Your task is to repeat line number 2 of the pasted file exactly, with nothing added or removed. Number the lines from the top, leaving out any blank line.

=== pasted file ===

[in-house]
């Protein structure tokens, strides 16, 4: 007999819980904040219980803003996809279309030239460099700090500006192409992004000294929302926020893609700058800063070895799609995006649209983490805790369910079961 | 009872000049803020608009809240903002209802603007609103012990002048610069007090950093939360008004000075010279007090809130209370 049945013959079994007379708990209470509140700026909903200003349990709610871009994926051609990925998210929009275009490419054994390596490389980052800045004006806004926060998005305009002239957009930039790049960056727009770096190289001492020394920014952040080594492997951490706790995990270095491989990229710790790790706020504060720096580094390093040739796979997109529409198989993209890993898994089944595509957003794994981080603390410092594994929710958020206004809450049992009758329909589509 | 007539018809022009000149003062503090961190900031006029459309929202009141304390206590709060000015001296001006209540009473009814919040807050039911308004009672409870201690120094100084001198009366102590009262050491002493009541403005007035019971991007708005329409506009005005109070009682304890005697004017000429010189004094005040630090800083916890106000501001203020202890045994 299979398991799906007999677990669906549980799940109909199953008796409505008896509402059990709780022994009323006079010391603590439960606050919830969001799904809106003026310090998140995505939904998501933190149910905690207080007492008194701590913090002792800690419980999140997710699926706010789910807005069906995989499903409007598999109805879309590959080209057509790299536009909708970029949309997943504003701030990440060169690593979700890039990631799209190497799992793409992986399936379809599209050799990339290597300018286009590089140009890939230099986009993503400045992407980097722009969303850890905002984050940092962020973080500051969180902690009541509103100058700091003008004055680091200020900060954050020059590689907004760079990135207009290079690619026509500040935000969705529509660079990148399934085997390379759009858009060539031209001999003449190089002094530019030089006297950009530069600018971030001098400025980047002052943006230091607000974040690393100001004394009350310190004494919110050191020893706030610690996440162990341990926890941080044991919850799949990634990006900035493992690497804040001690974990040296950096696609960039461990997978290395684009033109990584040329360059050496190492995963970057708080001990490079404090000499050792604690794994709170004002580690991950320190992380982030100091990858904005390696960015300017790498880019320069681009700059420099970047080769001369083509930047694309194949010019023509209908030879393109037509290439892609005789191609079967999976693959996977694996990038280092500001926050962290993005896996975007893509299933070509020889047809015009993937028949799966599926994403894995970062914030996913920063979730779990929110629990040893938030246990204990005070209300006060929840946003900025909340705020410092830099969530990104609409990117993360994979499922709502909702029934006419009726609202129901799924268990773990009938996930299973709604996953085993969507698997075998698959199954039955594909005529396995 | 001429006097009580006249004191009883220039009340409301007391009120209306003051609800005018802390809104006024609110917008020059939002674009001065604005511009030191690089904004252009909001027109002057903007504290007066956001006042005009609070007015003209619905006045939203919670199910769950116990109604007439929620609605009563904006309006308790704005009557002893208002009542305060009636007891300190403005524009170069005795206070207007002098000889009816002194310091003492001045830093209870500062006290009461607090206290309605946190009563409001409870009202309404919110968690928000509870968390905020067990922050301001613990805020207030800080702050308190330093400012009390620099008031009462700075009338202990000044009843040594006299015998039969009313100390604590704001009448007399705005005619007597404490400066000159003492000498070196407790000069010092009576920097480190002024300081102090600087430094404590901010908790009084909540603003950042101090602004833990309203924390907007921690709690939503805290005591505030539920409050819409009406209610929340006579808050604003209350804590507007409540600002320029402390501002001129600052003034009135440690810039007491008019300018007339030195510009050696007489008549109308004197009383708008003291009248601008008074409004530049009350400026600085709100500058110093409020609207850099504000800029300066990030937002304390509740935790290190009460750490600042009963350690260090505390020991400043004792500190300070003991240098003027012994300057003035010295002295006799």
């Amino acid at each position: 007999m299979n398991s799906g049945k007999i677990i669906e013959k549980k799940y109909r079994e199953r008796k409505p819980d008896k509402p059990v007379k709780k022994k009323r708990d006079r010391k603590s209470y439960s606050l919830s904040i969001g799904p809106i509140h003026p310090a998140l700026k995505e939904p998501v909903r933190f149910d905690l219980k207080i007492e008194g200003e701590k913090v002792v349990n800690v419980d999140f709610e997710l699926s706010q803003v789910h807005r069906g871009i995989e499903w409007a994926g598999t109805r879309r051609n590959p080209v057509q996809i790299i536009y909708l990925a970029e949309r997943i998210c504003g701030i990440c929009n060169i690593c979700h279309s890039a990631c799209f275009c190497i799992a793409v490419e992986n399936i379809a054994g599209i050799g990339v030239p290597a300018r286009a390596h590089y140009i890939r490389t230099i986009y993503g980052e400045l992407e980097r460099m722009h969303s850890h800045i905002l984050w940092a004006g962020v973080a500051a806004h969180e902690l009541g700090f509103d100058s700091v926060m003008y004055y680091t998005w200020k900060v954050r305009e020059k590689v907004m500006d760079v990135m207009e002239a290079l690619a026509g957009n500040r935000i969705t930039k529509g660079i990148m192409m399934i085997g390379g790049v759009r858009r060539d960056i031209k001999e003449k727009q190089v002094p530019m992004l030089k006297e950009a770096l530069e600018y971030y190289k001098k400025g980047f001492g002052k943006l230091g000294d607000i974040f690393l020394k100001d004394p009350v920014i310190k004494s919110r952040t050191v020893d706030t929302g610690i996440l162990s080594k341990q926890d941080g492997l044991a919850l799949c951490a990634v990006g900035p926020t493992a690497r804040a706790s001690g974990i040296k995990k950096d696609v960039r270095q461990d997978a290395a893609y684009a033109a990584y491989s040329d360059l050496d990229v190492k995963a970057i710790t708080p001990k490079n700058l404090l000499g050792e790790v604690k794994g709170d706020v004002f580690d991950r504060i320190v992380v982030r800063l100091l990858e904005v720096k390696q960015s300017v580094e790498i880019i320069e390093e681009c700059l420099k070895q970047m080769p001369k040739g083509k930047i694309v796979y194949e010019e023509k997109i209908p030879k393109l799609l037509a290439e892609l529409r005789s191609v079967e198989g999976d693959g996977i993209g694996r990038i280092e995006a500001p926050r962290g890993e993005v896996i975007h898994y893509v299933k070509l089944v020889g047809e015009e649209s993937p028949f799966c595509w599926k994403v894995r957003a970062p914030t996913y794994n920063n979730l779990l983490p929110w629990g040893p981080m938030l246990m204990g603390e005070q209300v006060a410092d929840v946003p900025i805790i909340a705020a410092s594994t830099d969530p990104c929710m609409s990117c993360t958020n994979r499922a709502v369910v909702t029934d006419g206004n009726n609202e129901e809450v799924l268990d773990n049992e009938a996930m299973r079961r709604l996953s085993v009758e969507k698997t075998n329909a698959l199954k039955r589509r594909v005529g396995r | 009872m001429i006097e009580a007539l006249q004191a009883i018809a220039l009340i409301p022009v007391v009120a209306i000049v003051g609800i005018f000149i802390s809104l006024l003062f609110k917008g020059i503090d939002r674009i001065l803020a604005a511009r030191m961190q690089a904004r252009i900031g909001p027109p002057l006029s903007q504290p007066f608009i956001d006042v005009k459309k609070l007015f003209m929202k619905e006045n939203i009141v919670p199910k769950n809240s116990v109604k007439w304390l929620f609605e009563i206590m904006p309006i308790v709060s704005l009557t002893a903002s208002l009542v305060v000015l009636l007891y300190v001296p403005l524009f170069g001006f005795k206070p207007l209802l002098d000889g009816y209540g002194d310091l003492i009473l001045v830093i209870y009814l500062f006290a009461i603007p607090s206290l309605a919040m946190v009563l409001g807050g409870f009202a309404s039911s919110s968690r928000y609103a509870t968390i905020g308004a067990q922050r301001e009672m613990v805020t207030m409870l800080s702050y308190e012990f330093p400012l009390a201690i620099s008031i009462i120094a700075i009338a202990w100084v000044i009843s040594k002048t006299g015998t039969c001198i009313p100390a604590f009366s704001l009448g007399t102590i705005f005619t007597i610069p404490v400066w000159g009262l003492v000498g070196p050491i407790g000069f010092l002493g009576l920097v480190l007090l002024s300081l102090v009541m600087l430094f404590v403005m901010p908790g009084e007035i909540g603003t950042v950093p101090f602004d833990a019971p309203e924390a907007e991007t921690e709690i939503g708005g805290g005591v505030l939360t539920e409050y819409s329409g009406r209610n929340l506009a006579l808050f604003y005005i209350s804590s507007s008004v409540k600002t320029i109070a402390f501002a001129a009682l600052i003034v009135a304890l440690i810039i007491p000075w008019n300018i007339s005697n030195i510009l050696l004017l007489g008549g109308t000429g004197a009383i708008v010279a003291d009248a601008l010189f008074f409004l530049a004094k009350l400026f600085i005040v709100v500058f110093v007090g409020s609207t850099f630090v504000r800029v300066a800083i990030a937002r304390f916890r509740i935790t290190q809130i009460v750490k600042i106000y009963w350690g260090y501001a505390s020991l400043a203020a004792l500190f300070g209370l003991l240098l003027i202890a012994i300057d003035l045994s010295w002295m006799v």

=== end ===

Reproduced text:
């Protein structure tokens, strides 16, 4: 007999819980904040219980803003996809279309030239460099700090500006192409992004000294929302926020893609700058800063070895799609995006649209983490805790369910079961 | 009872000049803020608009809240903002209802603007609103012990002048610069007090950093939360008004000075010279007090809130209370 049945013959079994007379708990209470509140700026909903200003349990709610871009994926051609990925998210929009275009490419054994390596490389980052800045004006806004926060998005305009002239957009930039790049960056727009770096190289001492020394920014952040080594492997951490706790995990270095491989990229710790790790706020504060720096580094390093040739796979997109529409198989993209890993898994089944595509957003794994981080603390410092594994929710958020206004809450049992009758329909589509 | 007539018809022009000149003062503090961190900031006029459309929202009141304390206590709060000015001296001006209540009473009814919040807050039911308004009672409870201690120094100084001198009366102590009262050491002493009541403005007035019971991007708005329409506009005005109070009682304890005697004017000429010189004094005040630090800083916890106000501001203020202890045994 299979398991799906007999677990669906549980799940109909199953008796409505008896509402059990709780022994009323006079010391603590439960606050919830969001799904809106003026310090998140995505939904998501933190149910905690207080007492008194701590913090002792800690419980999140997710699926706010789910807005069906995989499903409007598999109805879309590959080209057509790299536009909708970029949309997943504003701030990440060169690593979700890039990631799209190497799992793409992986399936379809599209050799990339290597300018286009590089140009890939230099986009993503400045992407980097722009969303850890905002984050940092962020973080500051969180902690009541509103100058700091003008004055680091200020900060954050020059590689907004760079990135207009290079690619026509500040935000969705529509660079990148399934085997390379759009858009060539031209001999003449190089002094530019030089006297950009530069600018971030001098400025980047002052943006230091607000974040690393100001004394009350310190004494919110050191020893706030610690996440162990341990926890941080044991919850799949990634990006900035493992690497804040001690974990040296950096696609960039461990997978290395684009033109990584040329360059050496190492995963970057708080001990490079404090000499050792604690794994709170004002580690991950320190992380982030100091990858904005390696960015300017790498880019320069681009700059420099970047080769001369083509930047694309194949010019023509209908030879393109037509290439892609005789191609079967999976693959996977694996990038280092500001926050962290993005896996975007893509299933070509020889047809015009993937028949799966599926994403894995970062914030996913920063979730779990929110629990040893938030246990204990005070209300006060929840946003900025909340705020410092830099969530990104609409990117993360994979499922709502909702029934006419009726609202129901799924268990773990009938996930299973709604996953085993969507698997075998698959199954039955594909005529396995 | 001429006097009580006249004191009883220039009340409301007391009120209306003051609800005018802390809104006024609110917008020059939002674009001065604005511009030191690089904004252009909001027109002057903007504290007066956001006042005009609070007015003209619905006045939203919670199910769950116990109604007439929620609605009563904006309006308790704005009557002893208002009542305060009636007891300190403005524009170069005795206070207007002098000889009816002194310091003492001045830093209870500062006290009461607090206290309605946190009563409001409870009202309404919110968690928000509870968390905020067990922050301001613990805020207030800080702050308190330093400012009390620099008031009462700075009338202990000044009843040594006299015998039969009313100390604590704001009448007399705005005619007597404490400066000159003492000498070196407790000069010092009576920097480190002024300081102090600087430094404590901010908790009084909540603003950042101090602004833990309203924390907007921690709690939503805290005591505030539920409050819409009406209610929340006579808050604003209350804590507007409540600002320029402390501002001129600052003034009135440690810039007491008019300018007339030195510009050696007489008549109308004197009383708008003291009248601008008074409004530049009350400026600085709100500058110093409020609207850099504000800029300066990030937002304390509740935790290190009460750490600042009963350690260090505390020991400043004792500190300070003991240098003027012994300057003035010295002295006799």